Brother Orchid (1940)

“Yeah, I know all about probation.”

Johnny Sarto (Edward G. Robinson) decides to retire to Europe and get some “class.” He leaves behind his loyal girlfriend, Flo Addams (Ann Sothern) and hands his gangster business over to his second-in-command, Jack Buck (Humphrey Bogart). Five years later, now penniless, Johnny decides he wants to return to New York and take over his business again. He wires his old gang and heads back home. Johnny is picked up off the ship, and at first, it seems as though the old gang welcomes him back with open arms. Buck, however, makes it clear that the business is now his, and that Johnny had better scram ….

Johnny decides to find Flo (he hasn’t bothered to keep in touch), and he finds that she’s experienced a great change in fortune. She’s now living in a swanky hotel and owns the nightclub she used to work in. Johnny’s plan is to form another gang, but Flo wants Johnny to make peace with Buck and arranges a private meeting ….

Brother Orchid is a great vehicle for Edward G. Robinson, and the role allows him to play the gangster with a comedic element. When the film begins, it’s obvious that Johnny is making a horrible mistake trying to buy “class” through his European travels. It makes perfect sense that once this scheme fails, he’d return to the only thing he’d been good at–a life of crime. Unfortunately, the film’s affectionate treatment of the character of Johnny extends to other aspects of the film. For example, when Johnny returns, he’s embraced (at first) by the gang, and then they play a practical joke on him. The joke is followed by a serious threat from Buck. This swing–from the comic to the serious undermines the film overall. The comedic elements are appropriate and necessary as they lead into Johnny’s sojourn at a monastery, and here his ingrained gangster ethics meet head on with the ethics of the monastery. Edward G. Robinson’s character allows for plenty of comedy–but the film went overboard at a few crucial, serious moments. This serves only to detract from the tension.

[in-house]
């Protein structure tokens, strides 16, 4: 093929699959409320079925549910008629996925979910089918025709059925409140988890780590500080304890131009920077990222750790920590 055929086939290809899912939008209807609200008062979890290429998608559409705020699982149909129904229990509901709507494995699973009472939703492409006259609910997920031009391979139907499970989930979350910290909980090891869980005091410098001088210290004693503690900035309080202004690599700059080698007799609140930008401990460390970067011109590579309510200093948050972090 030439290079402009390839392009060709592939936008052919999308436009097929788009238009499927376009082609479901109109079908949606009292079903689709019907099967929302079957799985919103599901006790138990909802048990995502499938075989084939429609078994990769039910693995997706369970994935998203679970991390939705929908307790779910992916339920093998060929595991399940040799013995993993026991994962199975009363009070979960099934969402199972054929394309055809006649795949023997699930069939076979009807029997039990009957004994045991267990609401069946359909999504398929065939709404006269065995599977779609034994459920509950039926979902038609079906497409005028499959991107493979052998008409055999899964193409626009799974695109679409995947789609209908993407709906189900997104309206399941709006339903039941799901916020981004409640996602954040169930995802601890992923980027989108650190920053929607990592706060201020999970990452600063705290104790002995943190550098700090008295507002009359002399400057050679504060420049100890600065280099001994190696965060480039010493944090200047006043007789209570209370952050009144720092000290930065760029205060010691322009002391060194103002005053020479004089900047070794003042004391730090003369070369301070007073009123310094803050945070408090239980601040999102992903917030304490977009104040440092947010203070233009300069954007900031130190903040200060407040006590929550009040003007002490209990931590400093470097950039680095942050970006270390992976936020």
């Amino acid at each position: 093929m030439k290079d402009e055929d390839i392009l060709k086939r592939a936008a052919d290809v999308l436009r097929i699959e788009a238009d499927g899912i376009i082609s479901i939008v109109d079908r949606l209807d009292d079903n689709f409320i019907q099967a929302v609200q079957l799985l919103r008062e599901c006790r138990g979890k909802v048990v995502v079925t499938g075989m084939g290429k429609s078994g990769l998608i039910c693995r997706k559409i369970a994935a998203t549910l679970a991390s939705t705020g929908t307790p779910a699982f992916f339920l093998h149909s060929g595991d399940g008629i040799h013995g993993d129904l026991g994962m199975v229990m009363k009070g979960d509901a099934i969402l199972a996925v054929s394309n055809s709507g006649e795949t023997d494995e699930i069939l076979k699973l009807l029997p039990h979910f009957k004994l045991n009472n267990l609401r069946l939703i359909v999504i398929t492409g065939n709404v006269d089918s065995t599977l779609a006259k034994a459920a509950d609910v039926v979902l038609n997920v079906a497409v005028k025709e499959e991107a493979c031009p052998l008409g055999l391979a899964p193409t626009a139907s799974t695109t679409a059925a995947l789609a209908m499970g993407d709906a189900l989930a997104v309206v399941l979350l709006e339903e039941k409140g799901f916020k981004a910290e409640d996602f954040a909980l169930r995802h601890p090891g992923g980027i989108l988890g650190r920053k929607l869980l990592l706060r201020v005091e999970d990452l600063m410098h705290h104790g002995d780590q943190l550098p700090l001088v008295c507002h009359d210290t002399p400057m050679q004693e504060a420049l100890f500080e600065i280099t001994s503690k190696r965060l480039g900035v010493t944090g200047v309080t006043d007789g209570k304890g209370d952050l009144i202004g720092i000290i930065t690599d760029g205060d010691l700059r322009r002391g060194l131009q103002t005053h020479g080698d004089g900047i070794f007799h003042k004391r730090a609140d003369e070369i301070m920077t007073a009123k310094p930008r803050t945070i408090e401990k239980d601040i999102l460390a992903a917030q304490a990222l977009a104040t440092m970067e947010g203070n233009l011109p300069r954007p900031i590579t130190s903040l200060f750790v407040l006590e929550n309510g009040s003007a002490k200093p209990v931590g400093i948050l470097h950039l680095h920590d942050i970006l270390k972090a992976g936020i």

While Edward G. Robinson steals the film, there are some great supporting roles here–Ann Sothern as Johnny’s long-suffering, dingy girlfriend is refreshingly delightful (watch for the scene at Fat Duchy’s Tavern). She’s adopted a cowboy, Clarence Fletcher (Ralph Bellamy) who finances her nightclub operation, and she treats him like a much loved pet dog. Johnny, who isn’t exactly known for his subtle thinking, can’t quite fathom the relationship between Flo and Fletcher. Bogart as the rival gangster Buck is suitably convincing and threatening. Brother Orchid is good entertainment, and Edward G. Robinson fans will enjoy this good-natured film from director Lloyd Bacon.

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